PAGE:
Oamaru duo Steve Walker and Peter Wylie were in top form at the New Zealand disabled bowls championships in Blenheim recently.
Walker and Wylie won the pairs event, while Walker was also in the triples team that claimed first place at the tournament at the Blenheim Bowling Club.
The fact the pair got to team up at all was something of a fluke, according to Walker, who bowls at the Maheno Bowling Club.
“We got our names drawn out of a hat, so it was a coincidence we got to play together,” he said.
While they had played against each other several times locally – Wylie plays for the Meadowbank Bowling Club – they had never played alongside each other before.
“It was a good combination,” Wylie, a former New Zealand representative, said.
“We both had our A game going at the right time.”
Walker, who won silver in the pairs at the tournament last year, was happy he was able to go one better this year, and even happier he was able to achieve the feat with a fellow North Otago player.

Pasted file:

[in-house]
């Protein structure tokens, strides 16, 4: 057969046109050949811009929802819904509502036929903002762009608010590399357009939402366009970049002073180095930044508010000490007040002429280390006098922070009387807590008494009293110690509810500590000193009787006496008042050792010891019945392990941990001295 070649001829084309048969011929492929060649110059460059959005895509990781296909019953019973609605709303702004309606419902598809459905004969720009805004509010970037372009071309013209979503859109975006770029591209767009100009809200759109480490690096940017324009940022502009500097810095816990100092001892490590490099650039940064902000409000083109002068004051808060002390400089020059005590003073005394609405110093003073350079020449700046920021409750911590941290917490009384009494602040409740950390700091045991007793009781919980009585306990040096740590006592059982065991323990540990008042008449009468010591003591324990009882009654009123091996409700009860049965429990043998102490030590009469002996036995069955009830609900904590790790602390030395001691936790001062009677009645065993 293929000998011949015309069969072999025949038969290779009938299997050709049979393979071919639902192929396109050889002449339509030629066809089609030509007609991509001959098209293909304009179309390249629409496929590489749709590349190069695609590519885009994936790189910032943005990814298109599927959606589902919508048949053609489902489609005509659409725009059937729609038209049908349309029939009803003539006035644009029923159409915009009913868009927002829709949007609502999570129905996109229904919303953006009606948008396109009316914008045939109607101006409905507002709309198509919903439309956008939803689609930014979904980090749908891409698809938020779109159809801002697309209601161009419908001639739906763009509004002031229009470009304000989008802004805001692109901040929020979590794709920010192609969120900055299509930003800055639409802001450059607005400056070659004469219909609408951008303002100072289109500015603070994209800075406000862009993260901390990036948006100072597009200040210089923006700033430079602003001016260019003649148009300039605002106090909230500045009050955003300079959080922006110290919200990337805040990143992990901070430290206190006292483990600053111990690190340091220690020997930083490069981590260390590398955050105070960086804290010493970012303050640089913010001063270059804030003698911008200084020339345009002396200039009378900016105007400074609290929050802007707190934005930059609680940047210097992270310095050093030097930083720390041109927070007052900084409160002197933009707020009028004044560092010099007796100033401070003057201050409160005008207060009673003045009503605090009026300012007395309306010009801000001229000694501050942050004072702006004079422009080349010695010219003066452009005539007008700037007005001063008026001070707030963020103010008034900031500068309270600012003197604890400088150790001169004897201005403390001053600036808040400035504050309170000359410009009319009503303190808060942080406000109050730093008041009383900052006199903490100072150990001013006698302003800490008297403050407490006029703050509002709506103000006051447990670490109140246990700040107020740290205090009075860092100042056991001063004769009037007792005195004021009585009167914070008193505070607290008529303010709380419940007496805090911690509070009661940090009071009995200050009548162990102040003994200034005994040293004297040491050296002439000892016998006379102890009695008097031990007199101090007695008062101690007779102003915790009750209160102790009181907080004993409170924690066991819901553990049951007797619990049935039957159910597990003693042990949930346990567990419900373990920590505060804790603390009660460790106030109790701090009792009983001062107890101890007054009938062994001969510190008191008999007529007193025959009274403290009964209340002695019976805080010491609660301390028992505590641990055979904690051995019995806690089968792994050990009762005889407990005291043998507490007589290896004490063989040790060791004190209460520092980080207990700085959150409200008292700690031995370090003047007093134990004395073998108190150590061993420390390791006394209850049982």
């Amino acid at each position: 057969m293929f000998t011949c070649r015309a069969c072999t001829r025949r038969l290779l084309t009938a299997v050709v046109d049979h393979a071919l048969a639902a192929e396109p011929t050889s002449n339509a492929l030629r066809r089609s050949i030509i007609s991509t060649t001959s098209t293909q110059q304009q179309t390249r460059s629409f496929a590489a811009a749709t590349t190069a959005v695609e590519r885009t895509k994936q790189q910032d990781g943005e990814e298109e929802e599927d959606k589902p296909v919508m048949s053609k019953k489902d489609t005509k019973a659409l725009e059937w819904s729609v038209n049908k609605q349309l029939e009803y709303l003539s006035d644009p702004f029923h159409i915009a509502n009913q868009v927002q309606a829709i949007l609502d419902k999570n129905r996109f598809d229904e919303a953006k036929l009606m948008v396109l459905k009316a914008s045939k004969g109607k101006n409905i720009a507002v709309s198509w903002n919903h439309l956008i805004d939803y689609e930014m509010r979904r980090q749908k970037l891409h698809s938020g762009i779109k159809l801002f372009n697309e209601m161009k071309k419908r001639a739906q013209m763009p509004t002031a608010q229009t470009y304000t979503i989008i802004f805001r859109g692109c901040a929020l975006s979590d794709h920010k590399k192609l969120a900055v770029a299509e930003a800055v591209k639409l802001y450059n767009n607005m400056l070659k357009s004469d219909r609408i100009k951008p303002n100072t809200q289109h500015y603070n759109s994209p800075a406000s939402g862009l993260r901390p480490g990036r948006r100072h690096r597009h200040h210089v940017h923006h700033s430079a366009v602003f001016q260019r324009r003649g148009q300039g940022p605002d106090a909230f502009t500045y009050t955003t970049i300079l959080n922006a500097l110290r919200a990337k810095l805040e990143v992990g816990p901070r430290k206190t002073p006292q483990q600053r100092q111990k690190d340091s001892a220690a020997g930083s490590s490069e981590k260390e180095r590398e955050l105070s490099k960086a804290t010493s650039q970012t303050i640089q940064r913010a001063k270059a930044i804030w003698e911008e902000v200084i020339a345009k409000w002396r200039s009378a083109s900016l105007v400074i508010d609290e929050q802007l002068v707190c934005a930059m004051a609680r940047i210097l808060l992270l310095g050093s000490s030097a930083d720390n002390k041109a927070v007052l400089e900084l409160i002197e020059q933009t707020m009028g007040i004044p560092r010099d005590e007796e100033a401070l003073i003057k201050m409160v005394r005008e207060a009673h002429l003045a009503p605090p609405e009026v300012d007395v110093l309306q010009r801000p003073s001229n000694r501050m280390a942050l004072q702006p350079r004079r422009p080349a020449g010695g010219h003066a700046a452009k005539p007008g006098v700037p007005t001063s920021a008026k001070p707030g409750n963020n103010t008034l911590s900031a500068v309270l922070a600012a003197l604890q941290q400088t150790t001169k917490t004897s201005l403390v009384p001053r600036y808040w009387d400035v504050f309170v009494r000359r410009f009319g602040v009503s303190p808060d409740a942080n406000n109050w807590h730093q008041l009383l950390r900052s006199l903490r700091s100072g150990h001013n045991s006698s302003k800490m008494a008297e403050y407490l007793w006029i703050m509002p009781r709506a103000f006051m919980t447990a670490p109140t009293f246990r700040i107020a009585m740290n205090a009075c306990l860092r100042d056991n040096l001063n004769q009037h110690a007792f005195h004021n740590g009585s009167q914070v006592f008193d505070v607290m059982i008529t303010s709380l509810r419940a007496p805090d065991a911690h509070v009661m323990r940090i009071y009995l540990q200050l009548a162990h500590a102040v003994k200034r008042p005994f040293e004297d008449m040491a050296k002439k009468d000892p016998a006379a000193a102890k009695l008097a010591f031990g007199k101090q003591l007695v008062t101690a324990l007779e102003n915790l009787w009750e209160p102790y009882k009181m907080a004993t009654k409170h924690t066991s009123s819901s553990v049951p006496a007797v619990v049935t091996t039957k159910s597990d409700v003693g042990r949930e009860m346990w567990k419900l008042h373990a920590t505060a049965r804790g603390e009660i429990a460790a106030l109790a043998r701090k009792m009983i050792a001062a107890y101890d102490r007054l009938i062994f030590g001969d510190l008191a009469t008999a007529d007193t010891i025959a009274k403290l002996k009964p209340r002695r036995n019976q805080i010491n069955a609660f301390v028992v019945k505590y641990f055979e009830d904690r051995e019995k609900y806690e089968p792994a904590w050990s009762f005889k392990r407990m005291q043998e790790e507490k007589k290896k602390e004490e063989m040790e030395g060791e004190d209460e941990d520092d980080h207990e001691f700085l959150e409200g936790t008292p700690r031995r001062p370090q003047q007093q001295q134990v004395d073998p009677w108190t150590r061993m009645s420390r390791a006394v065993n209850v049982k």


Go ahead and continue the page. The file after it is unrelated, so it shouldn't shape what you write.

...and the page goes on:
In the pairs, 11 teams each played four games to qualify for the semifinals, while in the triples, seven teams played the same number of games to reach the playoffs.
Walker and Wylie defeated Sally Engi (Manawatu) and Bryan Gibson (Canterbury) in the decider, while Walker combined with Jane Ware (Manawatu) and Rod Abbot (Canterbury) to win the triples.
Wylie, who was confined to a wheelchair after an accident more than 40 years ago, said none of the games were easy.
“It was a pretty high standard of bowling with most people playing regularly in their own club championships and that kind of thing.
“It’s a wonderful sport for disabled people. It’s something we can compete in on par with everybody.”
Walker, who has cerebral palsy, said he didn’t “feel disadvantaged” when he played.
“It’s good to play with people that understand and are in the same circumstances.